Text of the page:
The immediate aftermath was the closing of hundreds of universities and schools across the country.  There wasn’t going to be another incident.  Final exams were canceled. Having been in higher education for most of my adult life, an event having the impact to close a school and cancel exams is hard to imagine happening, but it did in May of 1970.  Not just in Kent, not just in Ohio, but across the country.  It is hard to fathom.

The long term effects? I’m a little more familiar with those.  In my high school, at least three teachers were at Kent State when it happened, one was even nearby.  One of my seventh grade teachers was also there.  I’m sure all around Northeastern Ohio, there were teachers and professors who were at Kent that day.  I don’t know if my classmates felt the same, but I always was aware, especially come May, of those who had been at Kent that day.

When I went to college, Ohio University, or better stated Athens Ohio, commemorated May 4th, largely because one of the wounded, Dean Kahler, was an Athens councilman.  He would roll up on his wheelchair and share his experience from that day.  He would often say that he was lucky not to be Kent State #5.  It was easy to think was overdoing it, a bitter man not being able to let go.  But I couldn’t, still can’t imagine, how I would deal with becoming a paraplegic.  I’ve long since decided that he was doing the best he could and if that meant letting out the bitterness every May 4th, then so be it.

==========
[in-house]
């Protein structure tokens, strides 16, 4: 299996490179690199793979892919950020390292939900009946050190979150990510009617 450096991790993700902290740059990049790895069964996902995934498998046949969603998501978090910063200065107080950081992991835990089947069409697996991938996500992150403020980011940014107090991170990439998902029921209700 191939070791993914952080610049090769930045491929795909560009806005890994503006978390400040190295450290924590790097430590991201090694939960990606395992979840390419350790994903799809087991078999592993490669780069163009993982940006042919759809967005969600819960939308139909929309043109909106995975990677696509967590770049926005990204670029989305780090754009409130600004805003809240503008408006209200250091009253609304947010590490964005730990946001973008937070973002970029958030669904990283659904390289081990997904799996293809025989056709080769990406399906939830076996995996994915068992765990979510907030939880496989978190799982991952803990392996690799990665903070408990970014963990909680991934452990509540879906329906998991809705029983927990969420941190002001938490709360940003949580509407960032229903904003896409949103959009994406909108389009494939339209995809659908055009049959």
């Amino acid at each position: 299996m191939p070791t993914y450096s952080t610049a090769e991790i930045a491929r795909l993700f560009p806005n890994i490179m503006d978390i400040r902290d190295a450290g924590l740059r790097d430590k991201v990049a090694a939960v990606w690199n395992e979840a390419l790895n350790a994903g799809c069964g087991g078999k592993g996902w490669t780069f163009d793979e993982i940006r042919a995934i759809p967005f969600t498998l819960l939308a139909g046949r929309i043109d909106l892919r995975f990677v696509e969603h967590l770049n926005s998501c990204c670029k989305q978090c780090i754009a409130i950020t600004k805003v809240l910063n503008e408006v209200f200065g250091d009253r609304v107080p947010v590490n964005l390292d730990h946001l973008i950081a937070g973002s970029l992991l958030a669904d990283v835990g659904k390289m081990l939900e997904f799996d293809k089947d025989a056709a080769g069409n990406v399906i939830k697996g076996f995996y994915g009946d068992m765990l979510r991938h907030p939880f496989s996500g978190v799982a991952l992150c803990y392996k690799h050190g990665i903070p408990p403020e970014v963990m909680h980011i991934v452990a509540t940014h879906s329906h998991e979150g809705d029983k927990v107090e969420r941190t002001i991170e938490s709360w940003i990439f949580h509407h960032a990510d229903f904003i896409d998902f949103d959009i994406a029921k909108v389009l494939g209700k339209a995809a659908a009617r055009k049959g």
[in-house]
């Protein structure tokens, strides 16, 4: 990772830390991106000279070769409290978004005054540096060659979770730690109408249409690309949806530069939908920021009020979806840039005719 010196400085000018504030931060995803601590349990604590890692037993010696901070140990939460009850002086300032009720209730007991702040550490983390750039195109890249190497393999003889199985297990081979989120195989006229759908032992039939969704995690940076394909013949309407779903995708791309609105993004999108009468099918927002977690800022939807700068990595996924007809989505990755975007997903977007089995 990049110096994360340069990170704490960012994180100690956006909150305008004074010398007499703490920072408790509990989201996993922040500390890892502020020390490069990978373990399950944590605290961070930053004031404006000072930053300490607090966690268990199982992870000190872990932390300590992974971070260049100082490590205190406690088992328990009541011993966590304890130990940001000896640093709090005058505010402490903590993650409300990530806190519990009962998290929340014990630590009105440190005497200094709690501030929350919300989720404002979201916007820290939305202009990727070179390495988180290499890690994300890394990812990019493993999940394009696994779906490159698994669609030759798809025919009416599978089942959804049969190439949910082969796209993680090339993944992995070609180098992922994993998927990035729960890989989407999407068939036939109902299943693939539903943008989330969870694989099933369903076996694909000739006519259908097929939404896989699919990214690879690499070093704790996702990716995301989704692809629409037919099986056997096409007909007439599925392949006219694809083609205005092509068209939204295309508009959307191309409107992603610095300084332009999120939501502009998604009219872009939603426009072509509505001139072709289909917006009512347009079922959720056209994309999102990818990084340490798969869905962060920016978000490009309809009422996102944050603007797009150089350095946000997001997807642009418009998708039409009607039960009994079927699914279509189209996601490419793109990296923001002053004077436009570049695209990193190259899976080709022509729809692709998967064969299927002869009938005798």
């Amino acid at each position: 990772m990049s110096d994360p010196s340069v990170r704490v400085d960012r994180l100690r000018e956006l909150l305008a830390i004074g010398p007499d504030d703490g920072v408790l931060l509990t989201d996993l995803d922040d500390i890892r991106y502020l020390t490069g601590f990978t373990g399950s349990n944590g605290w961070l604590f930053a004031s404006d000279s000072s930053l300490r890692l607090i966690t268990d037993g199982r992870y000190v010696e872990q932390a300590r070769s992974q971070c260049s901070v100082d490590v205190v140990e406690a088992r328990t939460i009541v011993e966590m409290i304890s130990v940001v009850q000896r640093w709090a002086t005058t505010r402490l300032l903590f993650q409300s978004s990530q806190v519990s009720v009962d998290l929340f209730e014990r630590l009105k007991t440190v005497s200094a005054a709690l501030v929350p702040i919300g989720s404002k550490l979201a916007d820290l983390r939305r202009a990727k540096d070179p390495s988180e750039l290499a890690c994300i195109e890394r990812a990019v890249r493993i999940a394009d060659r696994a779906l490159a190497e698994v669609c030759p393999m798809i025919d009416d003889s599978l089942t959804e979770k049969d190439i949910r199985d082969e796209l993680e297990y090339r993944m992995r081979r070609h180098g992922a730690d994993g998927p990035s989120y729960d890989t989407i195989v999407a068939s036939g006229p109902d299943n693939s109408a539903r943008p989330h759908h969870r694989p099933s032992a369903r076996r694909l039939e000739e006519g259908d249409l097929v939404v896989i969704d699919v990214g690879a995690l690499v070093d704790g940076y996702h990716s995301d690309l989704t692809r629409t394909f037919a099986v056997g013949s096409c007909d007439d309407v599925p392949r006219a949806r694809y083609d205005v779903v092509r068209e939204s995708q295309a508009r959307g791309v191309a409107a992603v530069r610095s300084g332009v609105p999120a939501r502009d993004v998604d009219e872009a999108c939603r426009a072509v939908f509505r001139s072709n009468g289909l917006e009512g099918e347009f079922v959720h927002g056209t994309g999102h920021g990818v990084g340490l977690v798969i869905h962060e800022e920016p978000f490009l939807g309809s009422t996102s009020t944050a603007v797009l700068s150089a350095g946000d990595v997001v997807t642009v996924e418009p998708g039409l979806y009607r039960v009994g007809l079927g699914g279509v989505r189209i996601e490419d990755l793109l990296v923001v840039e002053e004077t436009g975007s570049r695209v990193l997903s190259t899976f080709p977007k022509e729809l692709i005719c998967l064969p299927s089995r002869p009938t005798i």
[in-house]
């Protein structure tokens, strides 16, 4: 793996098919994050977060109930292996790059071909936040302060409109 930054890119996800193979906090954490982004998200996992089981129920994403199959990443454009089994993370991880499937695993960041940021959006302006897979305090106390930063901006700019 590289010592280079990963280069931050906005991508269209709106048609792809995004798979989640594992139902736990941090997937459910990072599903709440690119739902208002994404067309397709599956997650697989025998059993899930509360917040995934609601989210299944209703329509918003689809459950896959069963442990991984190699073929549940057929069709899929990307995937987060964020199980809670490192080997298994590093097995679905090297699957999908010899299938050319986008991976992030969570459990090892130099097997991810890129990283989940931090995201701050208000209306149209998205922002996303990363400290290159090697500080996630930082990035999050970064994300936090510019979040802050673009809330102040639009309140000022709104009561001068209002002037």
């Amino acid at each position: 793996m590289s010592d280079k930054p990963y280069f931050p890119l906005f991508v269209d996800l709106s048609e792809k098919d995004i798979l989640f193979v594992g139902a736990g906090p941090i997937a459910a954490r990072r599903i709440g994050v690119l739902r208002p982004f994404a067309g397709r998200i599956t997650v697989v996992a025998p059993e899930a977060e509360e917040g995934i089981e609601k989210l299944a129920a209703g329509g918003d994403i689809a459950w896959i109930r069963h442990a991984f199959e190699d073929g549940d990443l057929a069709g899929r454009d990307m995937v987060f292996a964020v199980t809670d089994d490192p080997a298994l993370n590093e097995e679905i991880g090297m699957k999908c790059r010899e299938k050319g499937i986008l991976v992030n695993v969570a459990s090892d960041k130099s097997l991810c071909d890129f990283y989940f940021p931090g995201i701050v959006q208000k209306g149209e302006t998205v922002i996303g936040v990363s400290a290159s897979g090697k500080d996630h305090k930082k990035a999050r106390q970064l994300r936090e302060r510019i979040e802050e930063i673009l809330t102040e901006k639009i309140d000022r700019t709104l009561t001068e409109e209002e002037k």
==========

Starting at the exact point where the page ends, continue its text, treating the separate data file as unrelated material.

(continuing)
As the years have passed, especially since seeing Mr. Kahler, Kent State isn’t quite in the forefront of what I think when I hear the date, but it’s never too far away.  May the fourth be with you.  It most certainly is with me.

History of the United States Podcast #12


and yet again I’m much later than I wanted to be with this podcast.  This time around, we wrap up our discussion of slavery in the early colonies and move on to the other major colonial area, New England.  take care and let’s hope I’m doing more in a week or so!

History of The United States Podcast #10 (The Process of Slavery.)

Wow, only 10 (ish) days since the last one! I have to apologize in advance.  I think I was remarkably tired when recording this and I had a horrible case of the “ums” and “ahs.”  I sound like William F. Buckley’s illigitimate child.  Anyway, more discussion of slavery, how it came to be, how it was performed and used as a method of industry.  Not exactly the most cheerful thing you’ll be listening to, but necessary to understand…The History of the United States!


The History of the United States: Podcast 7.


Still need to get on the ball a little sooner, but I’m getting there!  In this “week’s” podcast we go over the other major player in European expansion into the Western Hemisphere, the French!  We also continue the discussion of Spain and how their actions in Europe affect things in the New World.  Enjoy and see you in…a week?